Q:  What can I expect during recovery?
A:  Ask your physician what to expect in the first few days following surgery, as well as in the weeks and months that follow. You need to know how long you’ll be hospitalized, what limitations will be placed on you, and if there are special supplies or equipment you will need when you leave the hospital. Knowing ahead of time what to expect will help you cope and recover more quickly following the surgery.
 
Q:  What are the costs of this operation?
A:  Because health plans vary in their coverage of different procedures, there may be costs you will be responsible for. You will need to know what the specific costs of the operation will be and how much your insurance or health plan will cover.
 

Tips for Communicating With Your Physician

It is important to communicate your feelings, questions, and concerns with your physician prior to having surgery. The following suggestions may help to improve communication between you and your physician:

  • If you do not understand your physician's responses, ask questions until you do.
  • Take notes, or ask a family member or friend to accompany you and take notes for you. You can also bring a tape recorder, so you can review information later.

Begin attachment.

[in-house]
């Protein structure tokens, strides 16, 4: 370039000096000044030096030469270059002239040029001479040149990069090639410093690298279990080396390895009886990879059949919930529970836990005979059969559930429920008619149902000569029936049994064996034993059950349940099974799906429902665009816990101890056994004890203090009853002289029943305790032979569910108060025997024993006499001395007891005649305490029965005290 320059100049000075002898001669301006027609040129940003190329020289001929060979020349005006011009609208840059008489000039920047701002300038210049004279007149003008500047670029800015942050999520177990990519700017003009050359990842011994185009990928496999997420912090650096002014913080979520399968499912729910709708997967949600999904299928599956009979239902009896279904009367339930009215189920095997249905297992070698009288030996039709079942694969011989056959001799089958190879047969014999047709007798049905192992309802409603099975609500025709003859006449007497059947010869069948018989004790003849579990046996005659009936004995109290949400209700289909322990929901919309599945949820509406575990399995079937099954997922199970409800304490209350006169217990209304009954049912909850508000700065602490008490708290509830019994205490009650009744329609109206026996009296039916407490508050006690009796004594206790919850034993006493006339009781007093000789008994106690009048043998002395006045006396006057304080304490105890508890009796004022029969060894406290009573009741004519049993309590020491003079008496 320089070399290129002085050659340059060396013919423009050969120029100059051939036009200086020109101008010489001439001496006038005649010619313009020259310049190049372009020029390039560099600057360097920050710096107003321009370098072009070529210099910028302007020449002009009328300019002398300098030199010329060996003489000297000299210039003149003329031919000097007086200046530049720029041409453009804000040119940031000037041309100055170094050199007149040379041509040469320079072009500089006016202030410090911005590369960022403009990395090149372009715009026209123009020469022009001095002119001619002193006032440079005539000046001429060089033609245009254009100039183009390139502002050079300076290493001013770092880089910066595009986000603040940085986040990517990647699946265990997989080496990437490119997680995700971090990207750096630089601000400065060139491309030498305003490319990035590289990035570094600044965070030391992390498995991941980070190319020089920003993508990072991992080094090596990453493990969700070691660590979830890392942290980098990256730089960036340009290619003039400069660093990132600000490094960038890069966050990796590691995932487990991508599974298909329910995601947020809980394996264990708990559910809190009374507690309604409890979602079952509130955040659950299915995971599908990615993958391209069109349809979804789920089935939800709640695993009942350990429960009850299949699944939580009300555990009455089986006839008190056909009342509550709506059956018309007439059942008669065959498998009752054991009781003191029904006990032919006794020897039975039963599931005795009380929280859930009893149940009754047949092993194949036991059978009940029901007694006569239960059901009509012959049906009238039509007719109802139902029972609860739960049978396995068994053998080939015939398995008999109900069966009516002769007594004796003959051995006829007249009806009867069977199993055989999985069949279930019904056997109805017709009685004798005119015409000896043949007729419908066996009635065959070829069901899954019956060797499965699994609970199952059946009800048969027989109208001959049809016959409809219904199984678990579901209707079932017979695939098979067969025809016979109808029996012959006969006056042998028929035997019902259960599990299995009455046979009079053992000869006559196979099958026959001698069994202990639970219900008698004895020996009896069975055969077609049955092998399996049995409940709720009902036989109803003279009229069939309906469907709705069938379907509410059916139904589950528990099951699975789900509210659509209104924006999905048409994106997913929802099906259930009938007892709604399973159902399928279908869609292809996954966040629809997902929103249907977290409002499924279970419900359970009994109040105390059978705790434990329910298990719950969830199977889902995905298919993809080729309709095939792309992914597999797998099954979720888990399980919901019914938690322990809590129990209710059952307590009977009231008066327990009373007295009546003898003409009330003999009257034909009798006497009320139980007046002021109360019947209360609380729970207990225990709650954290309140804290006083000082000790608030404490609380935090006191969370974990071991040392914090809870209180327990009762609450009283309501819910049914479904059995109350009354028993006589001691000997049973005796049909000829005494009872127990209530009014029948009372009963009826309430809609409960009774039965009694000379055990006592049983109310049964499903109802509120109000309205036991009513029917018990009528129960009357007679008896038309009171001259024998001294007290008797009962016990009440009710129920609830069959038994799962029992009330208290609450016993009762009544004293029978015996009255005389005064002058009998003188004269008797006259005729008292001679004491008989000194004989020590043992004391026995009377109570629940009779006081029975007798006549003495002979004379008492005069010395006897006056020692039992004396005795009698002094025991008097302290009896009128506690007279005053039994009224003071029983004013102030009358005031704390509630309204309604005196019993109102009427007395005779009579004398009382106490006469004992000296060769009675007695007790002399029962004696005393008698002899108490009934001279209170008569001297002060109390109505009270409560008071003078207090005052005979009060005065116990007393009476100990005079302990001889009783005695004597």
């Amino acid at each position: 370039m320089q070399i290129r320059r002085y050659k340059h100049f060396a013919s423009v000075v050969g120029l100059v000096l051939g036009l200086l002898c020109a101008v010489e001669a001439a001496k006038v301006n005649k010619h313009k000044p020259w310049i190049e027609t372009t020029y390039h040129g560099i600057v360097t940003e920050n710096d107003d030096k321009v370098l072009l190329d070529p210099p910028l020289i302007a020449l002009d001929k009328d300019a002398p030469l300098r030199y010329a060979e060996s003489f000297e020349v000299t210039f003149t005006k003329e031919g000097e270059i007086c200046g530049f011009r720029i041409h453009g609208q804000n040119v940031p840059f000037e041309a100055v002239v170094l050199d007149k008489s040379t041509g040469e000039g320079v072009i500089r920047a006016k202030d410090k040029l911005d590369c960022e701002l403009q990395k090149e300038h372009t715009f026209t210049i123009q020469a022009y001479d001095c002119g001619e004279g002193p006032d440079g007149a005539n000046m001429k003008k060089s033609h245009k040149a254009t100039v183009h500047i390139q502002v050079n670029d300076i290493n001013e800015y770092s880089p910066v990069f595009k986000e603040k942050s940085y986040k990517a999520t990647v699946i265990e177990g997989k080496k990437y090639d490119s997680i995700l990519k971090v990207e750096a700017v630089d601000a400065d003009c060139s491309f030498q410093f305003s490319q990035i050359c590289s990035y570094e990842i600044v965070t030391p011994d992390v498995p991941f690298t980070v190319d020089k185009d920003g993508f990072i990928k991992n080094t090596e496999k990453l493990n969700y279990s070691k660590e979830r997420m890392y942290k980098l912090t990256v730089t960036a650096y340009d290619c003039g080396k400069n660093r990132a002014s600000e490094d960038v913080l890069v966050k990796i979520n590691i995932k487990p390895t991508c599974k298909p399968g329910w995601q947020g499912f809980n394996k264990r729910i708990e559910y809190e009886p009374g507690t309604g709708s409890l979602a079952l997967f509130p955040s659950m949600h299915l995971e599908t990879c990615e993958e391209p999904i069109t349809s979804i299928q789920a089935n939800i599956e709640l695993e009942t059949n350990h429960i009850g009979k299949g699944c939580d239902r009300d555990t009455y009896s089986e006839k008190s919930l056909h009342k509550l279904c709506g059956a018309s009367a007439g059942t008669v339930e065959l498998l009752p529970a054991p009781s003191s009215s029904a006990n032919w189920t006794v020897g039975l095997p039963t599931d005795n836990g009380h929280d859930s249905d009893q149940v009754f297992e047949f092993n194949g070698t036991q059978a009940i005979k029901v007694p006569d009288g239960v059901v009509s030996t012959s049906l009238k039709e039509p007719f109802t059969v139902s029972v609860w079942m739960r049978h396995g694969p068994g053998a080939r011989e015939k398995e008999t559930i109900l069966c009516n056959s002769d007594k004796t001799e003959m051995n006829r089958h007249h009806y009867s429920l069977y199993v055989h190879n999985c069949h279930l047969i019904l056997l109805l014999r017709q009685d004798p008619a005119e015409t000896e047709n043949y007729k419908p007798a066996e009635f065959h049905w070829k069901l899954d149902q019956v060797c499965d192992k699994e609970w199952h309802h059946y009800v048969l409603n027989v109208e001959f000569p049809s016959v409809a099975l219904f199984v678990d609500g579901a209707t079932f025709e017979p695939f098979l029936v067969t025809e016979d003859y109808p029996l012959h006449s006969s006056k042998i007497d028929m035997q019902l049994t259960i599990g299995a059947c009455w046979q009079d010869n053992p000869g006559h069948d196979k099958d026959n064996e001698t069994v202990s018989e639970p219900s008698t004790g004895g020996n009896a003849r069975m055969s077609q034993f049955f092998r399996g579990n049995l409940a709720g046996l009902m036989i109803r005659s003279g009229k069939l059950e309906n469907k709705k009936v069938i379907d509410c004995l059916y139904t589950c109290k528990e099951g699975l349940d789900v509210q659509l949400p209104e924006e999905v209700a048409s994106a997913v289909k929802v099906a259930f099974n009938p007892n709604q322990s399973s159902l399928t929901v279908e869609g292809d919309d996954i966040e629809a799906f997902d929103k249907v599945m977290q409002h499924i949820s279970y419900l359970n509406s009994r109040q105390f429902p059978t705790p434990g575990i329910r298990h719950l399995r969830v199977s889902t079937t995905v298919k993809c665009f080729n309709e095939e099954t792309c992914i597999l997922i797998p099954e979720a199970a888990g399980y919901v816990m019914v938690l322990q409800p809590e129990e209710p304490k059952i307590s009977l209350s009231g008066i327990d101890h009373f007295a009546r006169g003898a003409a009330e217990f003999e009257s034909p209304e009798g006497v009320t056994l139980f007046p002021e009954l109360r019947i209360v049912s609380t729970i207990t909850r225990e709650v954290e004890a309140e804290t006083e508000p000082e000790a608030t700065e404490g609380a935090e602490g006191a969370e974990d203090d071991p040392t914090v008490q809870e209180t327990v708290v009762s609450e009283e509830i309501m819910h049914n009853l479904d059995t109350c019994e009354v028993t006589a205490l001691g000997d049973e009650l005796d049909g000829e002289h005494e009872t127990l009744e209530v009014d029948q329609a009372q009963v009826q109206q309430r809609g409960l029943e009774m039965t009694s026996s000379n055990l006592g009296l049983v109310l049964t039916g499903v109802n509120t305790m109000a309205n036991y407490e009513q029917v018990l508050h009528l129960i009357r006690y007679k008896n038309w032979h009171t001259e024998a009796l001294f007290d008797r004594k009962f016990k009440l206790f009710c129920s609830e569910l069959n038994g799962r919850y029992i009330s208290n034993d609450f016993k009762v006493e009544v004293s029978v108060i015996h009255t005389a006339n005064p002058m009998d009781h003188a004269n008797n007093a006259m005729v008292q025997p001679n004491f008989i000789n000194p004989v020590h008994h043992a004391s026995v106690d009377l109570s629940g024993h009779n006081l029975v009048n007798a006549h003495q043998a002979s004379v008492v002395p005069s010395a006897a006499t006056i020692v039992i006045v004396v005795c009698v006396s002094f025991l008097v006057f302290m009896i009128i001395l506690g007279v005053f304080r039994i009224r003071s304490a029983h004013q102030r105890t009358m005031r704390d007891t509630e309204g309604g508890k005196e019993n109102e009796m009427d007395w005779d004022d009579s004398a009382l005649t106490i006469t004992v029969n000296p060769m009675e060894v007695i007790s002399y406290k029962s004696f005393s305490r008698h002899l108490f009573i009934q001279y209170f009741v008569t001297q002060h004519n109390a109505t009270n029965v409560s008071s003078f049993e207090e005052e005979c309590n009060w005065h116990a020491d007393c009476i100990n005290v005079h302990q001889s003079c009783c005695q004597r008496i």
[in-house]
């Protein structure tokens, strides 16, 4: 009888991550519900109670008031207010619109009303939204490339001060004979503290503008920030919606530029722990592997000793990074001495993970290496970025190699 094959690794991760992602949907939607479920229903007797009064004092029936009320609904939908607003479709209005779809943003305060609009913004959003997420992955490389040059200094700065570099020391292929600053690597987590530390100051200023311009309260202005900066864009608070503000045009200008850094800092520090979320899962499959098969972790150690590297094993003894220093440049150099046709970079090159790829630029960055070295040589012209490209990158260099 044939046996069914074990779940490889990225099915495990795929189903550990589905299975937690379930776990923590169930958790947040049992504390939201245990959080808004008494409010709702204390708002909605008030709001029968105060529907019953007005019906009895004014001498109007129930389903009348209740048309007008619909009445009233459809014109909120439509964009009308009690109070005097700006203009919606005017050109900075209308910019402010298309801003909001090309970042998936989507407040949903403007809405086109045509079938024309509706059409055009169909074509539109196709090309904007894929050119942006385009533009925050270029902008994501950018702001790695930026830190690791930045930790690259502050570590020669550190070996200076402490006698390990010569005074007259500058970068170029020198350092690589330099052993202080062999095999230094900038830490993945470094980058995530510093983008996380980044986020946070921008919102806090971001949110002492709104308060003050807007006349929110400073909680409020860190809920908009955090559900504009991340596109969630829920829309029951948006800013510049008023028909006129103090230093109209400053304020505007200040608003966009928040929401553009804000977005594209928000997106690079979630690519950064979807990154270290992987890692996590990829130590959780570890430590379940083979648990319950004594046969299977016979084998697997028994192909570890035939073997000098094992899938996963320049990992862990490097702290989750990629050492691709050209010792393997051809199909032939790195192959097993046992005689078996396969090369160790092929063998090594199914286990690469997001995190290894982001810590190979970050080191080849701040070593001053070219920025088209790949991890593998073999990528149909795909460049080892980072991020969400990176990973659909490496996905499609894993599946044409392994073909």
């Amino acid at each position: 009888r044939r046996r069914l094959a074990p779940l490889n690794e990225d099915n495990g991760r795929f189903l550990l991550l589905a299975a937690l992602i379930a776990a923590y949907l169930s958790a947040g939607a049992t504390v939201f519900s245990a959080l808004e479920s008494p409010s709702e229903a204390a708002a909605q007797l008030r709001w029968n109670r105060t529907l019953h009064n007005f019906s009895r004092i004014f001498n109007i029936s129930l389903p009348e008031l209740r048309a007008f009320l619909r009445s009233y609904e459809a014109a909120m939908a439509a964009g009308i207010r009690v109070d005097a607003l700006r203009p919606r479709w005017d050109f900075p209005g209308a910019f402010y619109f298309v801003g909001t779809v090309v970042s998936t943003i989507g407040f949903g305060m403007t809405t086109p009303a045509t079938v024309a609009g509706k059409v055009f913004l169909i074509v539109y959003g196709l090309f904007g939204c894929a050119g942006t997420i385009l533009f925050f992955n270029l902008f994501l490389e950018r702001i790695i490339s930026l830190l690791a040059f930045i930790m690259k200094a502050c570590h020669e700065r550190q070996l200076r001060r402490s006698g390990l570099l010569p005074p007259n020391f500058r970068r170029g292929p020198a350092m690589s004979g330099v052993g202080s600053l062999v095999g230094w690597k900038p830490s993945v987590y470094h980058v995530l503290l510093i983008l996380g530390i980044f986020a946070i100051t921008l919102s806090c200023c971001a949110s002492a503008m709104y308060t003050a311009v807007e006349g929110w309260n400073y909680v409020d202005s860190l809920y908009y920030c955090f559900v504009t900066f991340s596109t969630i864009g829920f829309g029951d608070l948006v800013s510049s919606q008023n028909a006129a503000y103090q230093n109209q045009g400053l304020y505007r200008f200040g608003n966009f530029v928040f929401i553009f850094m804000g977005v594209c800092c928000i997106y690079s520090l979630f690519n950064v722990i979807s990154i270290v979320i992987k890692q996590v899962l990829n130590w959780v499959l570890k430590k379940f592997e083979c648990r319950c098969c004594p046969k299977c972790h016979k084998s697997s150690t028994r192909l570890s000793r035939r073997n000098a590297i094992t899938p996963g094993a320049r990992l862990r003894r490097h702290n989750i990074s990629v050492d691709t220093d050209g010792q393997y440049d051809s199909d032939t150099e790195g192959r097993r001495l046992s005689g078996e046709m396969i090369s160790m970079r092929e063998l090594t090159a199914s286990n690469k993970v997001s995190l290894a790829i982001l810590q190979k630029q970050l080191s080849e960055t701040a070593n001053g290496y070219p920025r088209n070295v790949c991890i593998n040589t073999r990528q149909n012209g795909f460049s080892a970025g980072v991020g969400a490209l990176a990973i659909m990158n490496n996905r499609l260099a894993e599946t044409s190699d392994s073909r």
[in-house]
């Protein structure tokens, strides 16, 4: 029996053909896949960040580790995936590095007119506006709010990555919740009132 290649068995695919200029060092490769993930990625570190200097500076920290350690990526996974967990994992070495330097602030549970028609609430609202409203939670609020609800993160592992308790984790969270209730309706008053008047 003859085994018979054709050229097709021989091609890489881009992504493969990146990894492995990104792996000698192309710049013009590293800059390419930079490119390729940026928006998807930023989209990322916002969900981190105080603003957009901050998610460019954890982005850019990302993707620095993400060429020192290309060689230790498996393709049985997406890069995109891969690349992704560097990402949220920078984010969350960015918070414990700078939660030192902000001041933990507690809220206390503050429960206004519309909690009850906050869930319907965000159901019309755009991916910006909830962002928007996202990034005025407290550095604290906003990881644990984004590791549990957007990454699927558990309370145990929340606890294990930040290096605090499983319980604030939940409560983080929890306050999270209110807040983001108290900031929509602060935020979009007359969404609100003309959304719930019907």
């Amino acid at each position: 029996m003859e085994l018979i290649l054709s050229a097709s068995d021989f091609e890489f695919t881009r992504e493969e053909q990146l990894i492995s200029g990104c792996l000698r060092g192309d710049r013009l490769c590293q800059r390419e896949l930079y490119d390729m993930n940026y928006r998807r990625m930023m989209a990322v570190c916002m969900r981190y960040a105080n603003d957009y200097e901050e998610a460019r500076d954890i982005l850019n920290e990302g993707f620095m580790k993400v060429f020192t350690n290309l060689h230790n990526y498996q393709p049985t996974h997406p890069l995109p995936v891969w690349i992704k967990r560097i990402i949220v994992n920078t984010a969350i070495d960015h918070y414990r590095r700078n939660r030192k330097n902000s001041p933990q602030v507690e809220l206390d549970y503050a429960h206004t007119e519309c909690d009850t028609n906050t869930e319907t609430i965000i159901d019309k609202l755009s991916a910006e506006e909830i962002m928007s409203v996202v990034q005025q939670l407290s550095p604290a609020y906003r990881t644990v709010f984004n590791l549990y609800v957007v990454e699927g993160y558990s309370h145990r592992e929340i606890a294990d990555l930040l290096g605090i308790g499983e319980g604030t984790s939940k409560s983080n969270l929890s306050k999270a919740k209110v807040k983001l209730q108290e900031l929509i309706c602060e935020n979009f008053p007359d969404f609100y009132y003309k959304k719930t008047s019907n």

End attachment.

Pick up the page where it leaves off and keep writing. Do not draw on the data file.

• Ask your physician to write down his/her instructions, if necessary.
  • Ask your physician where you can find printed material about your condition. Many physicians have this information in their offices.
  • If you still have questions, ask the physician where you can go for more information.

Learning About Your Surgeon

It is important to have confidence in the physician who will be performing your surgery. Whether this is someone you have chosen yourself, or a physician/surgeon you have been referred to, you can make sure that he/she is qualified to perform this operation. This may include any/all of the following:

  • Ask your primary care physician, your local medical society, or health insurance company for information regarding the physician/surgeon's experience with the procedure.
  • Ask about the physician/surgeon's credentials and whether he/she has any additional certifications that make him/her more experienced in performing the procedure.
  • Make certain the physician/surgeon is affiliated with an accredited healthcare facility. When considering surgery, where it is performed is often as important as who is performing the procedure.